The danger in cynically dismissing religious fervor as a motivating force for Bush -- the insistence that Bush's religious beliefs are contrived and nothing more than a political tool -- is that it conceals the true threat posed by having a President who is not merely religious (there is nothing uncommon or dangerous about that), but who draws no distinction between his political decisions and his religious obligations.

As I documented in the excerpt from A Tragic Legacy published by Crooks & Liars, neoconservatives who seek to persuade the President of his obligation to wage war with Iran do so by appealing to his religous obligations to act against Evil and in service of his messianic self-perception as delivering "God's gift" to the world. As The Weekly Standard's Irwin Stelzer wrote about yet another right-wing gathering with the President earlier this year:

On one subject the president needed no lessons from Roberts or anyone else in the room: how to handle pressure. "I just don't feel any," he says with the calm conviction of a man who believes the constituency to which he must ultimately answer is the Divine Presence. Don't misunderstand: God didn't tell him to put troops in harm's way in Iraq; belief in Him only goes so far as to inform the president that there is good and evil. It is then his job to figure out how to promote the former and destroy the latter. And he is confident that his policies are doing just that.

Another luncheon attendee, Michael Novak of the American Enterprise Institute recalled (also in The Weekly Standard) the President saying: "I want to have my conscience clear with Him. Then it doesn't matter so much what others think."

Everything we do in the Middle East has religious and theological overtones. Whatever else is true, we are sending a largely Christian army into Muslim land to wage war against devotees of Islam. Many of the President's evangelical supporters are explicitly supportive of this militarism because of a generalized belief in the need to wage religious war (the Gen. Boykin view) or the specific doctrinal belief in the need to re-make the Middle East in preparation for apocalyptic events. That applies not only to Iraq, but to Iran and the broader Middle East.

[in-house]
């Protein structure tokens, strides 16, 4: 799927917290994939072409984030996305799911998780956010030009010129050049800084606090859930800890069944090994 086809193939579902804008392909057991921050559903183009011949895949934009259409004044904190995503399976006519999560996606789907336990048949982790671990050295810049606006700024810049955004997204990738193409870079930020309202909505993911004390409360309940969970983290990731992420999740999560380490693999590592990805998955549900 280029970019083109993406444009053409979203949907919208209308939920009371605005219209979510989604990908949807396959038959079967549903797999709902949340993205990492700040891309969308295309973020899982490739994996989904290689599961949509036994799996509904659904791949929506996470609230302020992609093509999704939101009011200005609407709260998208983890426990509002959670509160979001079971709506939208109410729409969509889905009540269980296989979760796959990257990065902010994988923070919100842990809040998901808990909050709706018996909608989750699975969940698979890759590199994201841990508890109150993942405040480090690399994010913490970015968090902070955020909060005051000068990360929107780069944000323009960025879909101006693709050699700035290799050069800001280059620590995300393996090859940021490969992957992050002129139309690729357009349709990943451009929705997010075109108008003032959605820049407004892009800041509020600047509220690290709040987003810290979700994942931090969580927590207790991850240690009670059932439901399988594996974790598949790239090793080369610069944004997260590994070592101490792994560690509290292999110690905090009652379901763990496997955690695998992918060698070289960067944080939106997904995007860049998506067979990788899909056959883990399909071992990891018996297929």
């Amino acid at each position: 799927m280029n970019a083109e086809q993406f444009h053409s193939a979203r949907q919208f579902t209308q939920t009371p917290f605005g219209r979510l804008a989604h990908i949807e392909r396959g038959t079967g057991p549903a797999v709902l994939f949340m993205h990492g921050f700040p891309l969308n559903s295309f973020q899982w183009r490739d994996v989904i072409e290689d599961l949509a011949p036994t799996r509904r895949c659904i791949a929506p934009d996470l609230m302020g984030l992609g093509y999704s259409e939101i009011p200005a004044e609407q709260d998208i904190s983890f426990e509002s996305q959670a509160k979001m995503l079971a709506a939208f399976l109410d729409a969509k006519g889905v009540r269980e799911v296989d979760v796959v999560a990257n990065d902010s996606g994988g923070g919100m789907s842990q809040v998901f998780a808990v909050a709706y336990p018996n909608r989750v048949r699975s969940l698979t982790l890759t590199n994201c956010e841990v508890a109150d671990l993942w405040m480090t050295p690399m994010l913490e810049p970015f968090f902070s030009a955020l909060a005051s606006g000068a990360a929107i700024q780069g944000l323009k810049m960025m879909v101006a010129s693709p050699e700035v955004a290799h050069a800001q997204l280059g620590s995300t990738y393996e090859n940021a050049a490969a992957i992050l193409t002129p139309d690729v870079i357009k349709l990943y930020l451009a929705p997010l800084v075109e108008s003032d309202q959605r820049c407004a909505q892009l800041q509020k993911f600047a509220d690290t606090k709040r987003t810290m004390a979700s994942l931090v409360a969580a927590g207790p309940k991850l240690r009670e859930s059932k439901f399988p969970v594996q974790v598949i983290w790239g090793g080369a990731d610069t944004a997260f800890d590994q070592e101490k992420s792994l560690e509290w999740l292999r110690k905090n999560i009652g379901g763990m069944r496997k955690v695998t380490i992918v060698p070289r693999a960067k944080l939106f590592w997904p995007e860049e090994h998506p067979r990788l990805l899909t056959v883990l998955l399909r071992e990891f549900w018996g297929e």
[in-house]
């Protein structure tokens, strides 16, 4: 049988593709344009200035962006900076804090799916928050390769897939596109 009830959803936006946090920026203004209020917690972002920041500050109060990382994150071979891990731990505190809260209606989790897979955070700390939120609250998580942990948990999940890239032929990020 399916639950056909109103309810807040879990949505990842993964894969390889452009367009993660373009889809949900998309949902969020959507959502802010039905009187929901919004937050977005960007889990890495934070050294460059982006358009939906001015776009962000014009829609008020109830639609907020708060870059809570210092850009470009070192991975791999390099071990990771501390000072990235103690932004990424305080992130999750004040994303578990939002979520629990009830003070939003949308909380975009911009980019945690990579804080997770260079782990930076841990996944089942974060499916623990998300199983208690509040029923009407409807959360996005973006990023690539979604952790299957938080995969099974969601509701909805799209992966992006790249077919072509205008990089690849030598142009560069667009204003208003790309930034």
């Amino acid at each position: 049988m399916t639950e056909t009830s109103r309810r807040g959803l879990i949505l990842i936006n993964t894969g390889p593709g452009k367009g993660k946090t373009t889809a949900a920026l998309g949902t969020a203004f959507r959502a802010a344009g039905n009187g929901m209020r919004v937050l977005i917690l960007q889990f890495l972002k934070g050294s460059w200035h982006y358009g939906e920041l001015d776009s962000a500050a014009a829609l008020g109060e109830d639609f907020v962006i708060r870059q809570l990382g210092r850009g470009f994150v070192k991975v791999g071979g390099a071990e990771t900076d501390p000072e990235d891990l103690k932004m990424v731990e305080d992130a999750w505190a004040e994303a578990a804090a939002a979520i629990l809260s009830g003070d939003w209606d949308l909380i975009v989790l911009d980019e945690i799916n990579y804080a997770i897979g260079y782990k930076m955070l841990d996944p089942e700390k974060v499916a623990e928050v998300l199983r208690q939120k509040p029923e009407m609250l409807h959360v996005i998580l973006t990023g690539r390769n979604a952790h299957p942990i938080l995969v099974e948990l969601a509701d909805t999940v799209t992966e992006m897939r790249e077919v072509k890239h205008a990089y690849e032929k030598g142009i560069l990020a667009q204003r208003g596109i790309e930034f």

This is something Establishment Washington and the media simply refuses to digest. The way we show "respect for religion and people of faith" is by never questioning the specific prongs of the belief system and/or the role it plays in their public decision-making. Instead, these Wise Elite Opinion-makers continue to believe -- long after any rational person could -- that Bush is susceptible to Washington Wise Man persuasion, or to political pressure, or to the constraints of resources. That simply is not how Bush works. He believes he is supported by a much higher authority and as long as he acts in accordance with that, nothing can or should stop him.

That is why -- even in the aftermath of a shattering midterm election defeat for his party and the wrist-slapping of the Wise, Bipartisan Consensus Baker-Hamilton Report -- Bush not only stayed in Iraq but announced we would escalate. And nothing stopped him. He could not have cared any less about those standard Washington influences or even the limits of reality.

And if Bush believes -- as he almost certainly does -- that a military confrontation with Iran is necessary, nothing will stop him there either, no matter how many solemn David Broder columns and Fred Hiatt editorials or public opinion polls oppose it. After all, as David Brooks quoted him:

"It's more of a theological perspective. I do believe there is an Almighty, and I believe a gift of that Almighty to all is freedom. And I will tell you that is a principle that no one can convince me that doesn't exist."

Bush told us back in January 2002 that he believes Iran is Evil, and just as was true for his identical statement about Iraq, he meant it. The religious views of our political leaders matter and ought to be open much more to examination and questioning. That is particularly true when they continuously tell us, even if we don't want to believe it, that their beliefs and decisions are grounded in theology and religion and moral absolutism, not politics or pragmatism.

By Glenn Greenwald